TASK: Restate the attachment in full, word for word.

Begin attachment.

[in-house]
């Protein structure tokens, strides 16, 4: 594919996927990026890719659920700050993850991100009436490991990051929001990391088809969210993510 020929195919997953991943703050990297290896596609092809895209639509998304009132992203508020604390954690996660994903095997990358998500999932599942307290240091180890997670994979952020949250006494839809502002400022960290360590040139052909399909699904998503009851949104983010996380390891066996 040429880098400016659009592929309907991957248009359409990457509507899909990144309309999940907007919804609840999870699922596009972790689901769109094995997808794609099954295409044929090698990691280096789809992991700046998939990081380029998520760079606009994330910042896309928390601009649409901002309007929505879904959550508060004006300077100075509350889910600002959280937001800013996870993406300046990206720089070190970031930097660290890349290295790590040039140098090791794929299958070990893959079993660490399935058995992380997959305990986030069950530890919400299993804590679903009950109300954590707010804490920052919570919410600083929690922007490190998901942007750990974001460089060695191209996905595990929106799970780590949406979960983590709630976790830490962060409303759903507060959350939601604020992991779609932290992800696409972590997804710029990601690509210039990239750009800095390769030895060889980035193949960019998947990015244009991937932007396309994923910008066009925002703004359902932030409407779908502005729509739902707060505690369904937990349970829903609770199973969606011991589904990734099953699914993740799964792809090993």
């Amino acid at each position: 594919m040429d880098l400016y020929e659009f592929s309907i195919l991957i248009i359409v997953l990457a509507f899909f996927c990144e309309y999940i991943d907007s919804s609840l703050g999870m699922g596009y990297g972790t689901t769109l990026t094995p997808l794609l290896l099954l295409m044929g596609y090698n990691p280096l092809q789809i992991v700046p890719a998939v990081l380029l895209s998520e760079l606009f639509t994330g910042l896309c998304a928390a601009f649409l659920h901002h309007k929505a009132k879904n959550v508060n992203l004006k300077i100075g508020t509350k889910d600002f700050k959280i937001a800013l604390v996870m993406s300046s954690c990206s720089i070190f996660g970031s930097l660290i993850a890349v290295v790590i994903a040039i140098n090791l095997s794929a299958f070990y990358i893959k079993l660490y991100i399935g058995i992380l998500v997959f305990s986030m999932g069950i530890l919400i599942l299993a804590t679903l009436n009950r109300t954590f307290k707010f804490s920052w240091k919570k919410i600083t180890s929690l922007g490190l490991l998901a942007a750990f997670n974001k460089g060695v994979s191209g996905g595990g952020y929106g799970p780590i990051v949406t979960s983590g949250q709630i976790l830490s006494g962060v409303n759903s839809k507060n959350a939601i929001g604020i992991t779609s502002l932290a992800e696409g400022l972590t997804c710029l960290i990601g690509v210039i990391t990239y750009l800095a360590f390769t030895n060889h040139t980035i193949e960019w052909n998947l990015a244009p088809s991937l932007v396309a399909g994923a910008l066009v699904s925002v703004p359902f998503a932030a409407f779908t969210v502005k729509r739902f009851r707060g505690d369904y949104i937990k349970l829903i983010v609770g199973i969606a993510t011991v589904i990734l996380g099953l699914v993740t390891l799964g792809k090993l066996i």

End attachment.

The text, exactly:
[in-house]
């Protein structure tokens, strides 16, 4: 594919996927990026890719659920700050993850991100009436490991990051929001990391088809969210993510 020929195919997953991943703050990297290896596609092809895209639509998304009132992203508020604390954690996660994903095997990358998500999932599942307290240091180890997670994979952020949250006494839809502002400022960290360590040139052909399909699904998503009851949104983010996380390891066996 040429880098400016659009592929309907991957248009359409990457509507899909990144309309999940907007919804609840999870699922596009972790689901769109094995997808794609099954295409044929090698990691280096789809992991700046998939990081380029998520760079606009994330910042896309928390601009649409901002309007929505879904959550508060004006300077100075509350889910600002959280937001800013996870993406300046990206720089070190970031930097660290890349290295790590040039140098090791794929299958070990893959079993660490399935058995992380997959305990986030069950530890919400299993804590679903009950109300954590707010804490920052919570919410600083929690922007490190998901942007750990974001460089060695191209996905595990929106799970780590949406979960983590709630976790830490962060409303759903507060959350939601604020992991779609932290992800696409972590997804710029990601690509210039990239750009800095390769030895060889980035193949960019998947990015244009991937932007396309994923910008066009925002703004359902932030409407779908502005729509739902707060505690369904937990349970829903609770199973969606011991589904990734099953699914993740799964792809090993």
């Amino acid at each position: 594919m040429d880098l400016y020929e659009f592929s309907i195919l991957i248009i359409v997953l990457a509507f899909f996927c990144e309309y999940i991943d907007s919804s609840l703050g999870m699922g596009y990297g972790t689901t769109l990026t094995p997808l794609l290896l099954l295409m044929g596609y090698n990691p280096l092809q789809i992991v700046p890719a998939v990081l380029l895209s998520e760079l606009f639509t994330g910042l896309c998304a928390a601009f649409l659920h901002h309007k929505a009132k879904n959550v508060n992203l004006k300077i100075g508020t509350k889910d600002f700050k959280i937001a800013l604390v996870m993406s300046s954690c990206s720089i070190f996660g970031s930097l660290i993850a890349v290295v790590i994903a040039i140098n090791l095997s794929a299958f070990y990358i893959k079993l660490y991100i399935g058995i992380l998500v997959f305990s986030m999932g069950i530890l919400i599942l299993a804590t679903l009436n009950r109300t954590f307290k707010f804490s920052w240091k919570k919410i600083t180890s929690l922007g490190l490991l998901a942007a750990f997670n974001k460089g060695v994979s191209g996905g595990g952020y929106g799970p780590i990051v949406t979960s983590g949250q709630i976790l830490s006494g962060v409303n759903s839809k507060n959350a939601i929001g604020i992991t779609s502002l932290a992800e696409g400022l972590t997804c710029l960290i990601g690509v210039i990391t990239y750009l800095a360590f390769t030895n060889h040139t980035i193949e960019w052909n998947l990015a244009p088809s991937l932007v396309a399909g994923a910008l066009v699904s925002v703004p359902f998503a932030a409407f779908t969210v502005k729509r739902f009851r707060g505690d369904y949104i937990k349970l829903i983010v609770g199973i969606a993510t011991v589904i990734l996380g099953l699914v993740t390891l799964g792809k090993l066996i």